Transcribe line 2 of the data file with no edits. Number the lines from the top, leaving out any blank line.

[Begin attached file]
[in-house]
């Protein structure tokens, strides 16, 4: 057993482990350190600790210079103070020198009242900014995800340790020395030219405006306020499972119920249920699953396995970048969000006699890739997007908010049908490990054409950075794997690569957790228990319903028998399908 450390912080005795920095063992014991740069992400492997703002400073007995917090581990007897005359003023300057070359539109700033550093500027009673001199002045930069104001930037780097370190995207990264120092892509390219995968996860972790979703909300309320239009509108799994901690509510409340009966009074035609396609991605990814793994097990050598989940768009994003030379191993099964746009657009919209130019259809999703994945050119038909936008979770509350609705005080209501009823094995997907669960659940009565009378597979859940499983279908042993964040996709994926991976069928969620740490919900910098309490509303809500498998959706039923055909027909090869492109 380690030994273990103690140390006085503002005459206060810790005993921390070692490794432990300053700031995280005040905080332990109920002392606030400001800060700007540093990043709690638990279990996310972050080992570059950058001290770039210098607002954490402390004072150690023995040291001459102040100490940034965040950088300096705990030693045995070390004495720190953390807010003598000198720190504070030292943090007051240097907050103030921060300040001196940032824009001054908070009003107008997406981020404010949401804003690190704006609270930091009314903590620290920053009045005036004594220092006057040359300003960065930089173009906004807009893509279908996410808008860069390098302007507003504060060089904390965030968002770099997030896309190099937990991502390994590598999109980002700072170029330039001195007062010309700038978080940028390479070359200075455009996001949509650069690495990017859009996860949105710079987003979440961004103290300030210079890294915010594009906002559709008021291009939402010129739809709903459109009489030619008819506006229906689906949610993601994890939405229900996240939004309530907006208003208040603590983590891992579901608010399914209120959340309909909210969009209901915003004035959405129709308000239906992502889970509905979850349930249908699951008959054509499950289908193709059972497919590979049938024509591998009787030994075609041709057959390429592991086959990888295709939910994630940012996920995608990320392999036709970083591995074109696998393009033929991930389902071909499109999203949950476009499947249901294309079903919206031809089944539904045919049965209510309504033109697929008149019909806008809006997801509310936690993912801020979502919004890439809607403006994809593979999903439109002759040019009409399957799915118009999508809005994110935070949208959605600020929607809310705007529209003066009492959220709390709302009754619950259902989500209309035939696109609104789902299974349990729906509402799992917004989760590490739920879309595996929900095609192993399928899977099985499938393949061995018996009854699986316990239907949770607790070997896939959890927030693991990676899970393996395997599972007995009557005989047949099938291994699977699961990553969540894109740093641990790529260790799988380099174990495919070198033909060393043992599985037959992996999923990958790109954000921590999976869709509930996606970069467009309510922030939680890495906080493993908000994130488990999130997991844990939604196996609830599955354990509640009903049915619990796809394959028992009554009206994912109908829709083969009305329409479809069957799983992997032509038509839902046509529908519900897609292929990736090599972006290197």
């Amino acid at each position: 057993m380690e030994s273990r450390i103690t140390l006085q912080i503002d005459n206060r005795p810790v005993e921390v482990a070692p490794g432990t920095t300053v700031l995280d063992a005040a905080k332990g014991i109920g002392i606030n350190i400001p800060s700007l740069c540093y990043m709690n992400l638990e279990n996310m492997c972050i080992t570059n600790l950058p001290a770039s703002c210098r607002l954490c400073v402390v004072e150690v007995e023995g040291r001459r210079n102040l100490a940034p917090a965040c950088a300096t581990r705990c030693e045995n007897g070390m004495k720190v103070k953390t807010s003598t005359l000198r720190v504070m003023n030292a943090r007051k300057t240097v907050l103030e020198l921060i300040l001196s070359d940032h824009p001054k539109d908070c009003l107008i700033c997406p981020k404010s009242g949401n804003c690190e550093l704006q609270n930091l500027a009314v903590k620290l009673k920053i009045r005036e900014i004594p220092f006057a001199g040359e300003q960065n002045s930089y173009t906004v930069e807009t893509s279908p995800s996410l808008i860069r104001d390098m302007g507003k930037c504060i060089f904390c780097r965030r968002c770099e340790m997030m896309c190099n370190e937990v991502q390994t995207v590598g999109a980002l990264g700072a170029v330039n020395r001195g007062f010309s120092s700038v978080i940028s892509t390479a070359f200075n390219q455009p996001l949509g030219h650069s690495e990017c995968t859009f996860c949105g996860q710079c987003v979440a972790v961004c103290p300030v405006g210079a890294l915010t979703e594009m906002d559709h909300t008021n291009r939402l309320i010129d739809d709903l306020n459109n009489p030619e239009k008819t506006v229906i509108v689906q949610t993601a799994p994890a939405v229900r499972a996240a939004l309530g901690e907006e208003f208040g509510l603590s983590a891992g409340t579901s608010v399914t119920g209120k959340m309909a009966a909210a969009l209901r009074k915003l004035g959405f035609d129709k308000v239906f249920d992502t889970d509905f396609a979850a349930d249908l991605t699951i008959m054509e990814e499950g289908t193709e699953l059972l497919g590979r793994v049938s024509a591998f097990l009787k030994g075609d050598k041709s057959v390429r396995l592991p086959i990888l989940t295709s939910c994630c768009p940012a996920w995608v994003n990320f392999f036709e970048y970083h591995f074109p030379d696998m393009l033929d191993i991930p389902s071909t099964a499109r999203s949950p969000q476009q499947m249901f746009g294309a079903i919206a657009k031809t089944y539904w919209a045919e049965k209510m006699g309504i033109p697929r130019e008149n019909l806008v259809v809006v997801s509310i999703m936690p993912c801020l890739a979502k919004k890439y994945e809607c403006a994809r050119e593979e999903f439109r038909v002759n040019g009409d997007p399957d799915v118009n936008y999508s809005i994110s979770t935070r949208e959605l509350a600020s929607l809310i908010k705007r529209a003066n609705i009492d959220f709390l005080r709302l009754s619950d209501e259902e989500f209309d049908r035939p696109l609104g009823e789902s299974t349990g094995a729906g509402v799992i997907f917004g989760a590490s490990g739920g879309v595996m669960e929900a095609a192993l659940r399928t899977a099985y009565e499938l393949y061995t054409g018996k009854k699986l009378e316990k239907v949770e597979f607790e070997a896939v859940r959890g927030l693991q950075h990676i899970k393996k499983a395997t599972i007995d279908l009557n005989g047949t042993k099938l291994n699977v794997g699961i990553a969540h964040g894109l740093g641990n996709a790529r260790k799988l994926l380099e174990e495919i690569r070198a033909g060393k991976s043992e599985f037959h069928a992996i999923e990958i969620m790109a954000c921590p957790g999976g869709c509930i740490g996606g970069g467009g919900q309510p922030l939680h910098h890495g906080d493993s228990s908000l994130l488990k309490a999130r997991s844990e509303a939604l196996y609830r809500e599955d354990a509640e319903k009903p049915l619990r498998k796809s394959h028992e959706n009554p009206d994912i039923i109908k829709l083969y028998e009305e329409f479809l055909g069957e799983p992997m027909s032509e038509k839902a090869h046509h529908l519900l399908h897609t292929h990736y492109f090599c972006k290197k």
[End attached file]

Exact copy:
């Protein structure tokens, strides 16, 4: 057993482990350190600790210079103070020198009242900014995800340790020395030219405006306020499972119920249920699953396995970048969000006699890739997007908010049908490990054409950075794997690569957790228990319903028998399908 450390912080005795920095063992014991740069992400492997703002400073007995917090581990007897005359003023300057070359539109700033550093500027009673001199002045930069104001930037780097370190995207990264120092892509390219995968996860972790979703909300309320239009509108799994901690509510409340009966009074035609396609991605990814793994097990050598989940768009994003030379191993099964746009657009919209130019259809999703994945050119038909936008979770509350609705005080209501009823094995997907669960659940009565009378597979859940499983279908042993964040996709994926991976069928969620740490919900910098309490509303809500498998959706039923055909027909090869492109 380690030994273990103690140390006085503002005459206060810790005993921390070692490794432990300053700031995280005040905080332990109920002392606030400001800060700007540093990043709690638990279990996310972050080992570059950058001290770039210098607002954490402390004072150690023995040291001459102040100490940034965040950088300096705990030693045995070390004495720190953390807010003598000198720190504070030292943090007051240097907050103030921060300040001196940032824009001054908070009003107008997406981020404010949401804003690190704006609270930091009314903590620290920053009045005036004594220092006057040359300003960065930089173009906004807009893509279908996410808008860069390098302007507003504060060089904390965030968002770099997030896309190099937990991502390994590598999109980002700072170029330039001195007062010309700038978080940028390479070359200075455009996001949509650069690495990017859009996860949105710079987003979440961004103290300030210079890294915010594009906002559709008021291009939402010129739809709903459109009489030619008819506006229906689906949610993601994890939405229900996240939004309530907006208003208040603590983590891992579901608010399914209120959340309909909210969009209901915003004035959405129709308000239906992502889970509905979850349930249908699951008959054509499950289908193709059972497919590979049938024509591998009787030994075609041709057959390429592991086959990888295709939910994630940012996920995608990320392999036709970083591995074109696998393009033929991930389902071909499109999203949950476009499947249901294309079903919206031809089944539904045919049965209510309504033109697929008149019909806008809006997801509310936690993912801020979502919004890439809607403006994809593979999903439109002759040019009409399957799915118009999508809005994110935070949208959605600020929607809310705007529209003066009492959220709390709302009754619950259902989500209309035939696109609104789902299974349990729906509402799992917004989760590490739920879309595996929900095609192993399928899977099985499938393949061995018996009854699986316990239907949770607790070997896939959890927030693991990676899970393996395997599972007995009557005989047949099938291994699977699961990553969540894109740093641990790529260790799988380099174990495919070198033909060393043992599985037959992996999923990958790109954000921590999976869709509930996606970069467009309510922030939680890495906080493993908000994130488990999130997991844990939604196996609830599955354990509640009903049915619990796809394959028992009554009206994912109908829709083969009305329409479809069957799983992997032509038509839902046509529908519900897609292929990736090599972006290197």